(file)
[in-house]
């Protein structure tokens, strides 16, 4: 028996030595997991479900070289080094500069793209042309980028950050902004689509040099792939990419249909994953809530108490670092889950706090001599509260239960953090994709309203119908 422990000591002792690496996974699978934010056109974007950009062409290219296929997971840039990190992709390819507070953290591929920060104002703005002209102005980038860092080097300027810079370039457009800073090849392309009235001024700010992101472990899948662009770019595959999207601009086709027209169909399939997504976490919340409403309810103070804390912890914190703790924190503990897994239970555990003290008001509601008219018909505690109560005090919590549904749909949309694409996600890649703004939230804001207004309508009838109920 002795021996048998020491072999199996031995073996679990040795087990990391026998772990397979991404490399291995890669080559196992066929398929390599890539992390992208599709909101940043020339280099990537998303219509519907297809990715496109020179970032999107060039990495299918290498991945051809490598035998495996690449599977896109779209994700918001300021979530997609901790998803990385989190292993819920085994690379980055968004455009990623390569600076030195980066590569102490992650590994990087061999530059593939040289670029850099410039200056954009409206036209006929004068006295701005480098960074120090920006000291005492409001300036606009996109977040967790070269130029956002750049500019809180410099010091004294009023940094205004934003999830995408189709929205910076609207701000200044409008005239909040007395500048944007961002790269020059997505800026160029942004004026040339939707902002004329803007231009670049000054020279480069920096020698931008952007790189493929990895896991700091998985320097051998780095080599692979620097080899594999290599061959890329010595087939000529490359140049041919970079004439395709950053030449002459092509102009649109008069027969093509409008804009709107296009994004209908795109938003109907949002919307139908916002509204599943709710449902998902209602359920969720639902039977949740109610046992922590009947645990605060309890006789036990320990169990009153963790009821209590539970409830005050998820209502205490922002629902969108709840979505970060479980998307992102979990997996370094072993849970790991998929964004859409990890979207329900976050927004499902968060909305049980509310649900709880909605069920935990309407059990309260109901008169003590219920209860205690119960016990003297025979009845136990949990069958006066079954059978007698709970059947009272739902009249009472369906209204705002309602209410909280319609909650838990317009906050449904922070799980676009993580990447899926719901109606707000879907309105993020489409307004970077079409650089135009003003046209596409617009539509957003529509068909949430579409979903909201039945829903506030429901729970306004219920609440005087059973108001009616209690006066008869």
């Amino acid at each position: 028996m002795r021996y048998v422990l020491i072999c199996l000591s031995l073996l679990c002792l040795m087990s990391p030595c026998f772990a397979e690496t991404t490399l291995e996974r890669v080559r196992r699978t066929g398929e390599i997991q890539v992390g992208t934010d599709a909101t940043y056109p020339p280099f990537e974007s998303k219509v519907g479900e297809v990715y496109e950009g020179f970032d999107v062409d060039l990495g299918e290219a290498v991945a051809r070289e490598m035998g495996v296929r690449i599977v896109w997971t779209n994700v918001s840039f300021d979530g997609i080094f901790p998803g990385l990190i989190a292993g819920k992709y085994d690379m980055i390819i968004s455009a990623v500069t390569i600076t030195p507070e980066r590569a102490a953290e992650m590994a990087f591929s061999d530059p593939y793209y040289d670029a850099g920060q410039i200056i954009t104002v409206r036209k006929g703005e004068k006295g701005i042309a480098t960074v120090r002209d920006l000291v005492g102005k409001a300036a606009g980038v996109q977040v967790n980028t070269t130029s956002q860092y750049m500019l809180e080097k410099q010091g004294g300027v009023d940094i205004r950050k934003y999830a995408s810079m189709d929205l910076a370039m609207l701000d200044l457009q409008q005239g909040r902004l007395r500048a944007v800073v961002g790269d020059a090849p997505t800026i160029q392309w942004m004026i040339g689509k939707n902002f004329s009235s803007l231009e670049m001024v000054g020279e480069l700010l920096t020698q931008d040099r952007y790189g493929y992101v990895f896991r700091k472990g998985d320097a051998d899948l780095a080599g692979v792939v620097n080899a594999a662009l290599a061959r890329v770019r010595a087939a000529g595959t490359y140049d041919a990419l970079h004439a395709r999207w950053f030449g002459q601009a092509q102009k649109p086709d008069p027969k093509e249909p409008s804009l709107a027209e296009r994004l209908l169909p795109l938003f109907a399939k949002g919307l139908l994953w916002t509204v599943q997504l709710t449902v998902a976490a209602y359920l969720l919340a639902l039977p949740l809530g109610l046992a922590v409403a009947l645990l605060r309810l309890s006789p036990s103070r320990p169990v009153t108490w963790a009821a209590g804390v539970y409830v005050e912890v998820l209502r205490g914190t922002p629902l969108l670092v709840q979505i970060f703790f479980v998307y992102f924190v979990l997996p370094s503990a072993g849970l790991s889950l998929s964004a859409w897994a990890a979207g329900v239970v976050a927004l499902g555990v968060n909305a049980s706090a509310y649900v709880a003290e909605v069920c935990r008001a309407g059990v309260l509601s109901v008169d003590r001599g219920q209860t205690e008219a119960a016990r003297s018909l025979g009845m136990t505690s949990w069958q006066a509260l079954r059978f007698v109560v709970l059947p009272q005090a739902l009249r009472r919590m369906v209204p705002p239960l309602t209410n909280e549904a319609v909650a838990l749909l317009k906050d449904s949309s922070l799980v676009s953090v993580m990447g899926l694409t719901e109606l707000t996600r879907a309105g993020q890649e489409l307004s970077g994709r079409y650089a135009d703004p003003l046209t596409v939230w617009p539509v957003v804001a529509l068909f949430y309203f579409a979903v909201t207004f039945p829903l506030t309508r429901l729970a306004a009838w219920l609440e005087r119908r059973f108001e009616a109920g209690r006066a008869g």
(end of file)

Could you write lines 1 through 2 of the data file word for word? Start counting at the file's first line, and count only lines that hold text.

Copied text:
[in-house]
């Protein structure tokens, strides 16, 4: 028996030595997991479900070289080094500069793209042309980028950050902004689509040099792939990419249909994953809530108490670092889950706090001599509260239960953090994709309203119908 422990000591002792690496996974699978934010056109974007950009062409290219296929997971840039990190992709390819507070953290591929920060104002703005002209102005980038860092080097300027810079370039457009800073090849392309009235001024700010992101472990899948662009770019595959999207601009086709027209169909399939997504976490919340409403309810103070804390912890914190703790924190503990897994239970555990003290008001509601008219018909505690109560005090919590549904749909949309694409996600890649703004939230804001207004309508009838109920 002795021996048998020491072999199996031995073996679990040795087990990391026998772990397979991404490399291995890669080559196992066929398929390599890539992390992208599709909101940043020339280099990537998303219509519907297809990715496109020179970032999107060039990495299918290498991945051809490598035998495996690449599977896109779209994700918001300021979530997609901790998803990385989190292993819920085994690379980055968004455009990623390569600076030195980066590569102490992650590994990087061999530059593939040289670029850099410039200056954009409206036209006929004068006295701005480098960074120090920006000291005492409001300036606009996109977040967790070269130029956002750049500019809180410099010091004294009023940094205004934003999830995408189709929205910076609207701000200044409008005239909040007395500048944007961002790269020059997505800026160029942004004026040339939707902002004329803007231009670049000054020279480069920096020698931008952007790189493929990895896991700091998985320097051998780095080599692979620097080899594999290599061959890329010595087939000529490359140049041919970079004439395709950053030449002459092509102009649109008069027969093509409008804009709107296009994004209908795109938003109907949002919307139908916002509204599943709710449902998902209602359920969720639902039977949740109610046992922590009947645990605060309890006789036990320990169990009153963790009821209590539970409830005050998820209502205490922002629902969108709840979505970060479980998307992102979990997996370094072993849970790991998929964004859409990890979207329900976050927004499902968060909305049980509310649900709880909605069920935990309407059990309260109901008169003590219920209860205690119960016990003297025979009845136990949990069958006066079954059978007698709970059947009272739902009249009472369906209204705002309602209410909280319609909650838990317009906050449904922070799980676009993580990447899926719901109606707000879907309105993020489409307004970077079409650089135009003003046209596409617009539509957003529509068909949430579409979903909201039945829903506030429901729970306004219920609440005087059973108001009616209690006066008869």